How liveable is Melbourne really? Three-year study lifts lid

How liveable is Melbourne really? Three-year study lifts lid
David Schout

An event at the State Library of Victoria has showcased insights from a three-year, cross-sector study into the city’s current state and future potential.

Melbourne’s liveability is not evenly distributed and Victoria’s capital is “living beyond our means”, according to the first-ever data-informed “portrait” of the city.

Revealed in November at a State Library event by Regen Melbourne, researchers argued the new insights were a “reality check” for the city.

The alliance group brought together dozens of industry and government experts and researchers across six universities, to examine quantitative data that measured Melbourne’s current state and its future potential.

It concluded that Melbourne’s “liveability” – measured by a global index of which it has ranked inside the top 10 and as high as number one in recent years, and is often used as a selling point for the city – did not give a full picture.

Among six key insights from “The Greater Melbourne City Portrait”, it was argued that the city’s liveability was not evenly distributed.

“Over 13 per cent of Melbourne’s households live in poverty after housing costs are accounted for. Many Melburnians also face severe food insecurity and barriers to quality healthcare and education,” the study revealed.


It also showed that Greater Melbourne was “exceeding its ‘ecological ceiling’ as a result of its current liveability” by emitting 32.91m tonnes of CO2 equivalent per year.


“We are pushing the limits of what the planet can sustain by consuming too many resources, converting too much land for human use and producing too much waste.”

However, the insights weren’t all bleak reading.

The research also indicated the “many strengths that we have as a city”, including expertise from global leaders in urban resilience and the future of cities.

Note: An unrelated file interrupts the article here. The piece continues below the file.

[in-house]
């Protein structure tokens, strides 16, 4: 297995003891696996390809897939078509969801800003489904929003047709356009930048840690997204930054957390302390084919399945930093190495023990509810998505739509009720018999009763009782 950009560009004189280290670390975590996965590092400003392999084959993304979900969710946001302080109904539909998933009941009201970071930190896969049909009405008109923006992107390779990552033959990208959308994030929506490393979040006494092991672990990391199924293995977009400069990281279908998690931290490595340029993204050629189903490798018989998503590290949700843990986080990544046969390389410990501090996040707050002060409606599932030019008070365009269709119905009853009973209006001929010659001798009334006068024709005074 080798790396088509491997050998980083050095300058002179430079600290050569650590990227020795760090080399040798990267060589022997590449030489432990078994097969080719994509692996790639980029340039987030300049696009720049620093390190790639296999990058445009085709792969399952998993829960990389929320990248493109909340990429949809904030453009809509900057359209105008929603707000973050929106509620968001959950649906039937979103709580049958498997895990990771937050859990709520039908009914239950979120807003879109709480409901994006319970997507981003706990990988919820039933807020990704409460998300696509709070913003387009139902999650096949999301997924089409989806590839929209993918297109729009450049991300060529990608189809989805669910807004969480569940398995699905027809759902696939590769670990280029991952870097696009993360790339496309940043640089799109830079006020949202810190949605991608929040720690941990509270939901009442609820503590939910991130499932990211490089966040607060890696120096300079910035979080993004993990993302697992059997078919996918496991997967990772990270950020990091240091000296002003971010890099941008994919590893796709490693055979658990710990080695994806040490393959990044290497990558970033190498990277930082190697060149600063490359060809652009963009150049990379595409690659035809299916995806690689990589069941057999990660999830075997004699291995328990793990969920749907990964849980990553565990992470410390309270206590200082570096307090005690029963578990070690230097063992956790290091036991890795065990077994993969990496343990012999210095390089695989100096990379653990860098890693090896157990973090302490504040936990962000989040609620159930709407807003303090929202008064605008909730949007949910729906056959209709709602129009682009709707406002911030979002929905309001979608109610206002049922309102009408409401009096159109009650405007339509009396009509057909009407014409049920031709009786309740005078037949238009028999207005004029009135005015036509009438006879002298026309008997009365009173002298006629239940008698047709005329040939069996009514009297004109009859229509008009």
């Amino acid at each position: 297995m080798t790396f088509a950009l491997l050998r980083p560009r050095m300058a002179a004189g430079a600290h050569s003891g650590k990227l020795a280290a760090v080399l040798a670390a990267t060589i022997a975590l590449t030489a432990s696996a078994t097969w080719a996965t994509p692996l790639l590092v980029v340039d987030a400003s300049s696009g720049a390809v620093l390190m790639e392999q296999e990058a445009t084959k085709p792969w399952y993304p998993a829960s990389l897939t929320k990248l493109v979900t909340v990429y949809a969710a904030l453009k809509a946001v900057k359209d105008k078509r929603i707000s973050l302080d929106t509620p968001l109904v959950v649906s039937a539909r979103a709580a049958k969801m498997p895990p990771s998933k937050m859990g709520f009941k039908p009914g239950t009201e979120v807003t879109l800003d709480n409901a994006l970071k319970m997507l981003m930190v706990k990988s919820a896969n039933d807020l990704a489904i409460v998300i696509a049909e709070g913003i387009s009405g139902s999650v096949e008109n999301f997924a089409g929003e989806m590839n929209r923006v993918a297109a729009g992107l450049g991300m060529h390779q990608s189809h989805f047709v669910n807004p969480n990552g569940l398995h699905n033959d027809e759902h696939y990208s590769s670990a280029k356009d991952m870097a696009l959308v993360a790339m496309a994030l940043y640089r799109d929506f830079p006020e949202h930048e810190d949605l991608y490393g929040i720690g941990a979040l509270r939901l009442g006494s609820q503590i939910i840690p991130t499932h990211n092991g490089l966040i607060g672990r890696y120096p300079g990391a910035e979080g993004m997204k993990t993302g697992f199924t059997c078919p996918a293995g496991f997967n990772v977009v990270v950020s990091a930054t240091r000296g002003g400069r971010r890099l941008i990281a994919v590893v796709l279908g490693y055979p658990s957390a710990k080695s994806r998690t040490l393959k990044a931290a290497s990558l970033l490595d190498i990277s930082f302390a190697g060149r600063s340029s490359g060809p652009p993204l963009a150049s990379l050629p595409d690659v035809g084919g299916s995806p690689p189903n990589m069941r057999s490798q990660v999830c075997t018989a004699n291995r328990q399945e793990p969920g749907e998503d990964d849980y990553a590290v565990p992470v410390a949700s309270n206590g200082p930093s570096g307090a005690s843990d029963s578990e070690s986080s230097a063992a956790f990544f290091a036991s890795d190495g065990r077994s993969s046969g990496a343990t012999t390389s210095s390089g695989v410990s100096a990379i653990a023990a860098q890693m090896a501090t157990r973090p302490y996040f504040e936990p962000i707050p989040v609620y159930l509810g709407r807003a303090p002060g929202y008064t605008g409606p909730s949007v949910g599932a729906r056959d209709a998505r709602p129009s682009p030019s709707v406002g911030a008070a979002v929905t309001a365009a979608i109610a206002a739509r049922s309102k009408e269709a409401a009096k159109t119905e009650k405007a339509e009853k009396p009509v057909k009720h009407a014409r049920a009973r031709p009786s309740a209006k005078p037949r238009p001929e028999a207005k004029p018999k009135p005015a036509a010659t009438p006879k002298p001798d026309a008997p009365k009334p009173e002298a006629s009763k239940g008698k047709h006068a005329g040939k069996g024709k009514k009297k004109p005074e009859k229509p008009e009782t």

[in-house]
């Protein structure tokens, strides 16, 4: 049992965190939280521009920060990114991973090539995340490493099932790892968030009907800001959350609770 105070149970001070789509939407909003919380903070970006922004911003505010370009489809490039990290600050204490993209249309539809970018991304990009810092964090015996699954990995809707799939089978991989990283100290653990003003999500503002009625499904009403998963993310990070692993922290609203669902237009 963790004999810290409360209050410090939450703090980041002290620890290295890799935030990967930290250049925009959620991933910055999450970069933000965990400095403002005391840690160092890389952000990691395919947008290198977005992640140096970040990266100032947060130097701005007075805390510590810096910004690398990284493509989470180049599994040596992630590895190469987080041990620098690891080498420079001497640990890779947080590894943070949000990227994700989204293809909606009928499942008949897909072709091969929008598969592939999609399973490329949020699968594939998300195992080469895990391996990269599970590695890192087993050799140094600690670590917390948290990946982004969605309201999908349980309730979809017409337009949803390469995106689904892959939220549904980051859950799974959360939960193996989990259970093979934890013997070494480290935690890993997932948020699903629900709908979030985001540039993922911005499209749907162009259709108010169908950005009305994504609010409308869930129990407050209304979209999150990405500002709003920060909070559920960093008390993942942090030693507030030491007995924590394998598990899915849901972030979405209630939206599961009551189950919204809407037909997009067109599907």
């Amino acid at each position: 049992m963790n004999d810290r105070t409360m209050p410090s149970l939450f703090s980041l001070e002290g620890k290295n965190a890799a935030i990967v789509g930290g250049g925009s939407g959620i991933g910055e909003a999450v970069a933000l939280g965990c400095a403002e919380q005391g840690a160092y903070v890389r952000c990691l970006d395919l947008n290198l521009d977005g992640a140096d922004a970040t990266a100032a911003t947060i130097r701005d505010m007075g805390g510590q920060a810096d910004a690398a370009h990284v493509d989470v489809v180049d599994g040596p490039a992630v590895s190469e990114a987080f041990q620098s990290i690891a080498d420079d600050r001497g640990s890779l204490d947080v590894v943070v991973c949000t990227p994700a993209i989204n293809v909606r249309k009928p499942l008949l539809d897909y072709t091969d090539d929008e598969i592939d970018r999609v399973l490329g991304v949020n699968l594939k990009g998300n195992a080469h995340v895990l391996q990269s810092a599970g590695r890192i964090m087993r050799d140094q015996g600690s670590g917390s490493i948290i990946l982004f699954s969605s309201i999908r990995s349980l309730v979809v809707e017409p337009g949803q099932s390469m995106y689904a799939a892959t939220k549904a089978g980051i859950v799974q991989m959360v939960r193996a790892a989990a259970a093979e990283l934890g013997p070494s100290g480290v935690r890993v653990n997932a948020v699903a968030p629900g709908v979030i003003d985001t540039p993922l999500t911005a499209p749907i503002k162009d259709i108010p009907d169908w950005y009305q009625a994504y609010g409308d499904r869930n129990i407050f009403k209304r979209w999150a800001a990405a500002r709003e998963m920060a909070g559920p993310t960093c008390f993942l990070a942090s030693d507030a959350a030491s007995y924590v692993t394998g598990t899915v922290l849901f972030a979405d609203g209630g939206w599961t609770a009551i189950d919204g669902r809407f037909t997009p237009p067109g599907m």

It argued that Melbourne has the financial, technical, and natural resources “we need to meet our human needs within the ecological ceiling.”



Regen Melbourne research lead Alison Whitten said the useful findings should be used by those in power to make informed decisions.

“The City Portrait is a reality check for our city, but the good news is that this picture isn’t set in stone,” she said.

“Now, policymakers and stakeholders can use [it] to identify the threats to the liveability of Greater Melbourne and think about the changes we need to make to build a robust and resilient city”.

Regen Melbourne CEO Kaj Lofgren added: “While Melbourne consistently ranks as one of the most liveable cities in the world, that title conceals an uncomfortable truth: our liveability isn’t equally distributed, and we are currently living beyond our means.”

“The City Portrait presents a new way for us to effectively measure the social and ecological progress of Melbourne and build practical pathways to a resilient and regenerative future.”

Formed in 2020 shortly after the onset of COVID-19 and a summer of bushfires in Victoria, Regen Melbourne soon created the “Melbourne doughnut” — inspired by the concept of “doughnut economics” established by English economist Kate Raworth.

The visual framework proposes that humanity lives within the bounds of a doughnut itself, leaving no-one behind inside the inner ring (which represents a shortfall of basic human needs like food and healthcare) while not overshooting the outer ring (which represents planetary boundaries like pollution and biodiversity loss).



Raworth attended the November 13 event at the State Library’s Conversation Quarter via video link, and praised the “bold” work of Regen Melbourne, including the group’s vision for a Swimmable Birrarung (Yarra) River.

A senior associate at Oxford University’s Environmental Change Institute, Raworth expanded on her inspiration for the concept.

She believed in “thriving in balance” and “living within planetary boundaries” as part of her vision and criticised the “absurd and impossible” notion of continual growth espoused by governments around the world.

“This is not a new idea. Indigenous cultures from around the world have for millennia known and articulated and visualised wellbeing and health as thriving in dynamic balance. But I think it’s a rediscovery and a return to that wisdom for the Western mindset, certainly the one I was raised in as an economist.” •

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